The Australian Design Rules (ADRs) are national standards for vehicle safety, anti-theft and emissions. The ADRs are generally performance based and cover issues such as occupant protection, structures, lighting, noise, engine exhaust emissions, braking and a range of miscellaneous items.
The current standards, the Third Edition ADRs, are administered by the Australian Government under the Motor Vehicle Standards Act 1989. The Act requires all road vehicles, whether they are newly manufactured in Australia or are imported as new or second hand vehicles, to comply with the relevant ADRs at the time of manufacture and supply to the Australian market. When a road vehicle is first used on Australian roads the relevant state or territory government's legislation generally requires that it continue to comply with the relevant ADRs as at the time of manufacture.
The First Edition ADRs were distributed for discussion purposes. However, they were not adopted as a legally binding set of standards under either national or state/territory law.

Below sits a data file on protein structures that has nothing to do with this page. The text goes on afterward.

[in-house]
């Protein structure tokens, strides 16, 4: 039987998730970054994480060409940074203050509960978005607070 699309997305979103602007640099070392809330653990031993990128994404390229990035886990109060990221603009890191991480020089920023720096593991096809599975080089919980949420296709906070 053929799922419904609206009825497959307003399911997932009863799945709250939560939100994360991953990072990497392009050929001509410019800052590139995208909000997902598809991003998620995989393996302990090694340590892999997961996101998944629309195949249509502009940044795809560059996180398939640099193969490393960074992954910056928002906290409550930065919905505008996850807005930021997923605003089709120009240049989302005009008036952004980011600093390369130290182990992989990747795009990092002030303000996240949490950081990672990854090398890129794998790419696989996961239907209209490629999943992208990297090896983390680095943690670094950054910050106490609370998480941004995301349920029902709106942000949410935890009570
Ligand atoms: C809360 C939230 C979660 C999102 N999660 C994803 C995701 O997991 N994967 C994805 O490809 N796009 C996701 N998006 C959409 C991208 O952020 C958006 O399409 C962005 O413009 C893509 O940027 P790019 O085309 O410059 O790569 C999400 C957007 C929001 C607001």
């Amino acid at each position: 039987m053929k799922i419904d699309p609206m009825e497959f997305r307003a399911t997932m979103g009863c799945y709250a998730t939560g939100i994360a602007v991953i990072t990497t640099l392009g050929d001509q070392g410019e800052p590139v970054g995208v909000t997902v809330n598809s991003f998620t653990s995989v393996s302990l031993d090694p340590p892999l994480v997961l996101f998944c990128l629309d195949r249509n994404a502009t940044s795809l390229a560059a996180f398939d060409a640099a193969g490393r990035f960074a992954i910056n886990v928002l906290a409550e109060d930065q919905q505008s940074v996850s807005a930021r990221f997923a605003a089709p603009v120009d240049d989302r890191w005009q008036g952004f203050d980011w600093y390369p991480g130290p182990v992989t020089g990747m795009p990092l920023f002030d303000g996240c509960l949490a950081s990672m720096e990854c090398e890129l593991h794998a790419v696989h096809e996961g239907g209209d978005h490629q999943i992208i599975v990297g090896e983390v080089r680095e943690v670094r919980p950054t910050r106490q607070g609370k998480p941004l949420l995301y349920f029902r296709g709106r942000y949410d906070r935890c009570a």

The Second Edition ADRs first came into effect on 1 January 1969. These ADRs were selectively applied under state/territory law. They were subsequently made part of the national standards by Determination No 2 of 1989 published by the Commonwealth Government Gazette (Special Gazette series) No S 291 dated 1 September 1989.
The decision to develop a Third Edition of the ADRs was made at the 63rd meeting of the Australian Transport Advisory Council (ATAC) in February 1983 following a comprehensive review of the vehicle regulatory system. Several major recommendations were endorsed relating to ADR Development. The first was that international harmonisation of vehicle safety standards should be actively pursued, with close attention given to the alignment of vehicle categories and particular ADRs with their international counterparts except where there is sufficient evidence to justify unique requirements. Another was that all regulations relating to the design and construction of new vehicles should be integrated into the national ADR system.
The Third Edition ADRs, having been developed under the auspices of the ATAC between February 1983 and December 1986, became effective from 1 July 1988 as national standards for the purposes of the Motor Vehicle Standards Act 1989 on 2 August 1989 (Gazette number S 264). As initially published, the Third Edition ADRs were a combination of active Second Edition ADRs and existing essential “design and construction” requirements of the Consolidated Draft Regulations. They have since been added to and amended, to reflect the further needs of the community.